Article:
***Today my baby turns one. I am in awe of how much my life has changed and how much he means to me. This is an essay I wrote when Benjamin was about four months old. I am just now sharing it. Thank you to all of you who have been with us through the laughter and the tears.***
April 24, 2008.
That was the most important day of my life. In many ways, it was also the worst day of my life. But it has helped to define me. What I learned on that day has shaped who I am. It has tested my faith, and my faith has been proven.
In late 2007, I was about four months pregnant with my second child. My husband Matthew and I had a wonderful life. An adorable son Andrew who was almost two, a beautiful new house, and the life we always wanted. The life that we wanted was going according to plan. Our plan.
I had an abnormal triple screen blood test that showed a higher risk for Down syndrome, but when we went to have the level-two ultrasound, the high-risk doctor said everything looked normal, he saw no markers for DS, and even said that the baby’s heart looked great. So we opted not to have an amniocentesis. We even cancelled our follow-up appointment because it was so expensive to see the high-risk doctor. We knew we would never abort anyway, and we truly thought it would never happen to us. It wasn’t in our plan. And after we cancelled that appointment, I can truthfully say that it never crossed my mind again. That was in December.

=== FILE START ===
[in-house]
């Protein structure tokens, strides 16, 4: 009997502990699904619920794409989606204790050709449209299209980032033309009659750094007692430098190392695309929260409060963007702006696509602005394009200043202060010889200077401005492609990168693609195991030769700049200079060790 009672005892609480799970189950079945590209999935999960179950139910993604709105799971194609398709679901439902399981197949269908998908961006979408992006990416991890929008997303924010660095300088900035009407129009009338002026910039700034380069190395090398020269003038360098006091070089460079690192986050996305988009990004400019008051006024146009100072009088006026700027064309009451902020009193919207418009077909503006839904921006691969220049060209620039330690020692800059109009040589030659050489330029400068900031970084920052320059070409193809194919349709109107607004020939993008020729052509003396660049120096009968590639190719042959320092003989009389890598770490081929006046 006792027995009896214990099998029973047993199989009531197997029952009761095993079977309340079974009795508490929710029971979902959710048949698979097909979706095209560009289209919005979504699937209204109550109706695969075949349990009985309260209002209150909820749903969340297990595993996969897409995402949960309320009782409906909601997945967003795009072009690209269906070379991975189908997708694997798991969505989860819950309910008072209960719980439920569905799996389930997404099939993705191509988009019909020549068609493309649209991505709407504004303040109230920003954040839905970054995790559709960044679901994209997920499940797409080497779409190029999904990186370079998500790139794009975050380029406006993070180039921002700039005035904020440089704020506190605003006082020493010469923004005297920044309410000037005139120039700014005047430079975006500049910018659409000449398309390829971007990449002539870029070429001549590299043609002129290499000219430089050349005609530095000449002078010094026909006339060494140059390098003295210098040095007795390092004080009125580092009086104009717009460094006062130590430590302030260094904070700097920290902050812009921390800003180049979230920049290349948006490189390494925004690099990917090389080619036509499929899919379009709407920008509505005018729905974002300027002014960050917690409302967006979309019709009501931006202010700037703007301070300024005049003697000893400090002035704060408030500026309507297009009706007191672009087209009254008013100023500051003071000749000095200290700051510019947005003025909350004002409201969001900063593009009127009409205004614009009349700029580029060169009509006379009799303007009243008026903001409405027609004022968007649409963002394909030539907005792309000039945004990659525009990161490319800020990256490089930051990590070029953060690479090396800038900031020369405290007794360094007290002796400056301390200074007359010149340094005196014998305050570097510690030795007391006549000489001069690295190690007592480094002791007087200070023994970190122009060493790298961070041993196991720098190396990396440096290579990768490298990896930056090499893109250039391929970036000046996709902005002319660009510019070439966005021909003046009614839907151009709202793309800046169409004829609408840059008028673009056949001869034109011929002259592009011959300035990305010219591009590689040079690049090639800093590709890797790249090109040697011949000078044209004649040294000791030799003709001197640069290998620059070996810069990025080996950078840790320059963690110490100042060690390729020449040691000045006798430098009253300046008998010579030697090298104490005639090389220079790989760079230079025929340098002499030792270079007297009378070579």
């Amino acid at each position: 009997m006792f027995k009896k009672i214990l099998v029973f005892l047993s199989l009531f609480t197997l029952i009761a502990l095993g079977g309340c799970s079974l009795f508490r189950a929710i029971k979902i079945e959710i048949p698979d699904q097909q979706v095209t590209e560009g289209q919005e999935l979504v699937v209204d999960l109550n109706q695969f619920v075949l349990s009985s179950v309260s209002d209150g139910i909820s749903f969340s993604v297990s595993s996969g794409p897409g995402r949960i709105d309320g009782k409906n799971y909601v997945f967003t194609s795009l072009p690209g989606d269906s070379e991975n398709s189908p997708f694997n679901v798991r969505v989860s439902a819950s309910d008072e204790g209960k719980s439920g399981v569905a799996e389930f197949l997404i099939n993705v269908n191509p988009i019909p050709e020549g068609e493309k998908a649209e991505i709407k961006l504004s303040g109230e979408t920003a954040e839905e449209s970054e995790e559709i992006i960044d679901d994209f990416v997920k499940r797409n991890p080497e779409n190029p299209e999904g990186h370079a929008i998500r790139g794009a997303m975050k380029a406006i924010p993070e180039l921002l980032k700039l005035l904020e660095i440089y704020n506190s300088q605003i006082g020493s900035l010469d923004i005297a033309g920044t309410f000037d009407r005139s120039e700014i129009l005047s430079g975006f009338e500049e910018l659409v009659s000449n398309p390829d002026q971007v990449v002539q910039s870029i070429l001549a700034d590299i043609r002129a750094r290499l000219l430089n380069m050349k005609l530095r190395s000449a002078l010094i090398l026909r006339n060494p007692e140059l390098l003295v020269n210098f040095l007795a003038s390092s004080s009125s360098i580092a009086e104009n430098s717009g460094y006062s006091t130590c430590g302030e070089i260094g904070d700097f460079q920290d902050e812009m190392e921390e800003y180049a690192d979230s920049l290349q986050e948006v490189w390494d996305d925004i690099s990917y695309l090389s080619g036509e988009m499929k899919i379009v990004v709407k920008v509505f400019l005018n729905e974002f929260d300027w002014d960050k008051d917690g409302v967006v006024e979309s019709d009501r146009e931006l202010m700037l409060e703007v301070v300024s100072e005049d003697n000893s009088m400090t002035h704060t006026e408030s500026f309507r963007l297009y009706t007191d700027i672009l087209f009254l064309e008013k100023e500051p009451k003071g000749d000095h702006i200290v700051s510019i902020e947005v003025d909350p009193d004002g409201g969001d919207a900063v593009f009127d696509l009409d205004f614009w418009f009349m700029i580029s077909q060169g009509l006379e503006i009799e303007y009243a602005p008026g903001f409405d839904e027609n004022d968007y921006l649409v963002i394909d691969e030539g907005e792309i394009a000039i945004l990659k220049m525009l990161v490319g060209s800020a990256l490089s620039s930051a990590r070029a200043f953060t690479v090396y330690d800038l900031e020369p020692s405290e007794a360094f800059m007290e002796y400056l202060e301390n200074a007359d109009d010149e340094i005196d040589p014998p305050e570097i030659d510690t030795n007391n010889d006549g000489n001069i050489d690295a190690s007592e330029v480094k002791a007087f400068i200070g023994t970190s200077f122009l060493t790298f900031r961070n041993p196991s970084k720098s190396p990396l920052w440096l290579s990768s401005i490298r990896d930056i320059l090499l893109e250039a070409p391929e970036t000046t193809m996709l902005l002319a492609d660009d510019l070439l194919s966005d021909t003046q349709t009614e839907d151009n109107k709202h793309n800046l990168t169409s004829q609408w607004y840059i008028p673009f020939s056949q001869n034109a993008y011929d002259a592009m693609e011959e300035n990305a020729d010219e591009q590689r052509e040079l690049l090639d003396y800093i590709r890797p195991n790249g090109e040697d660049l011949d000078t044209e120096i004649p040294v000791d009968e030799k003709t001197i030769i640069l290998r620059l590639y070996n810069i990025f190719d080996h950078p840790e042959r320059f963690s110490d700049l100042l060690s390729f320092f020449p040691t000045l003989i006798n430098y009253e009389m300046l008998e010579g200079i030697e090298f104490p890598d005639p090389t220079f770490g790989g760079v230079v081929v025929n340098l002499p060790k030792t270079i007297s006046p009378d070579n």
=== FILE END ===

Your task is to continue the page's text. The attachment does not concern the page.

On the morning of April 24, 2008, Benjamin Matthew Amick was born. A healthy 8 pounds, 6 ounces, 20 ½ inches long. We were so full of excitement and just couldn't believe how well everything was going. We didn't find out the gender of either of our babies until they were born, so the excitement of finding out that we had another son was tremendous. About an hour after Benjamin was born, my OB came into the recovery room. My mom and husband were talking a few feet away. I'm pretty sure I was holding Benjamin, but I can't remember. It is kind of all a blur. He approached my bed solemnly and I could just tell that something was horribly wrong. The look on his face said it all. But even then I thought that something was wrong with me. Like something had happened during the C-section and I was going to be unable to have another child; they found a suspicious lump--something. Anything other than what it was. Nothing could have prepared me for his next words. He put his left hand on my right arm, took a deep breath, and said, "I'm 99% sure that Benjamin has Down syndrome." All the clichés you hear are true. ‘It was like the wind had been knocked out of me.’ ‘I was like a deer in the headlights.’ ‘I can divide my life into two sections--before I heard those words and after I heard those words.’ My first thought was, "No. This can't be. This isn't true. This is a bad dream." I vividly remember staring at a specific spot in the upper right-hand corner of the ceiling. Like if I stared at that ceiling tile long enough and hard enough, that my doctor would tell me he was wrong. That the whole scene would play in reverse and he would back up and leave. And I could get back to my normal baby. The one I wanted. The one I planned on having. But he kept talking. I could tell it pained him to have to break this life-altering news to me. I felt bad for him. I had so many questions that I was afraid to ask. It was all so new. I remember thinking, "That's it. We're finished having children. We wanted four, but we're done now. He'll always live with us. He'll be such a burden on us. We'll love him, but he will be dependent on us his whole life." Then I felt trapped. Like I couldn't breathe. I heard my doctor. I nodded my head. But I was silent. Because the things I was thinking you don’t say aloud. You don't say what’s in your heart, deep down. That you don't really want this kind of life. That you love your son but no, thank you, I didn't sign up for this.